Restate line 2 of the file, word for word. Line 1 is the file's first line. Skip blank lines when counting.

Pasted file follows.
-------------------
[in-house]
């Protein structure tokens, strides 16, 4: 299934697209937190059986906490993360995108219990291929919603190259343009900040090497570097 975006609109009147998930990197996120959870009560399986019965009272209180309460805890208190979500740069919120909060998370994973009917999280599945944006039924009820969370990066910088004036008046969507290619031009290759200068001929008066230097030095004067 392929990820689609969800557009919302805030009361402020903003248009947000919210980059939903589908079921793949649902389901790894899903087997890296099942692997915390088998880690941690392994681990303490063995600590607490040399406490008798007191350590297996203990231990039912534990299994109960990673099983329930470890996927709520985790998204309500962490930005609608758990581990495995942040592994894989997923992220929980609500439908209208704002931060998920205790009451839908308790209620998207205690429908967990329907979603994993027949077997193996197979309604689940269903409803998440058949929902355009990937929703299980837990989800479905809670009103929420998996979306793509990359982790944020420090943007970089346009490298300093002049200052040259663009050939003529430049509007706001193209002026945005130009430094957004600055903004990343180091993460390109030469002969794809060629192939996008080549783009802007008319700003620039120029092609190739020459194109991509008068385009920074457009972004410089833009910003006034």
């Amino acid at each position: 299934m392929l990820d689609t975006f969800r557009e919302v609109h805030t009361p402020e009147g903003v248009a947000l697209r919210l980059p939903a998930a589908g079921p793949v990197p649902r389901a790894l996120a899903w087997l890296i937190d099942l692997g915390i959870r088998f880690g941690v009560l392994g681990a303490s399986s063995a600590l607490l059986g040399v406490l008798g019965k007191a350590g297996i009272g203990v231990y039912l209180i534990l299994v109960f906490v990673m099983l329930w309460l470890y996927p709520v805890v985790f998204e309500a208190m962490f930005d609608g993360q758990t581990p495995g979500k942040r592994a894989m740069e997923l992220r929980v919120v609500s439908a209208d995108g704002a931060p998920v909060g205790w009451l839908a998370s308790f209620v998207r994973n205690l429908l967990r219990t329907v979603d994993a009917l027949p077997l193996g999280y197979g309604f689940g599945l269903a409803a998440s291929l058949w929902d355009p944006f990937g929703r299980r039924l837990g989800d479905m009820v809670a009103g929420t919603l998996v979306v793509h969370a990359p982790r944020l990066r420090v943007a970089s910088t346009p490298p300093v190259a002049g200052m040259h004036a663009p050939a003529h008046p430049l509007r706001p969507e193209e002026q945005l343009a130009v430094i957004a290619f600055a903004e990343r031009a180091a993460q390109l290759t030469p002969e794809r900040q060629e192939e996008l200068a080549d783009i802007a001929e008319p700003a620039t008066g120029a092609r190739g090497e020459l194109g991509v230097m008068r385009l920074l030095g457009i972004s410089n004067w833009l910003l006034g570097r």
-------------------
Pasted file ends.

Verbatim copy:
């Protein structure tokens, strides 16, 4: 299934697209937190059986906490993360995108219990291929919603190259343009900040090497570097 975006609109009147998930990197996120959870009560399986019965009272209180309460805890208190979500740069919120909060998370994973009917999280599945944006039924009820969370990066910088004036008046969507290619031009290759200068001929008066230097030095004067 392929990820689609969800557009919302805030009361402020903003248009947000919210980059939903589908079921793949649902389901790894899903087997890296099942692997915390088998880690941690392994681990303490063995600590607490040399406490008798007191350590297996203990231990039912534990299994109960990673099983329930470890996927709520985790998204309500962490930005609608758990581990495995942040592994894989997923992220929980609500439908209208704002931060998920205790009451839908308790209620998207205690429908967990329907979603994993027949077997193996197979309604689940269903409803998440058949929902355009990937929703299980837990989800479905809670009103929420998996979306793509990359982790944020420090943007970089346009490298300093002049200052040259663009050939003529430049509007706001193209002026945005130009430094957004600055903004990343180091993460390109030469002969794809060629192939996008080549783009802007008319700003620039120029092609190739020459194109991509008068385009920074457009972004410089833009910003006034």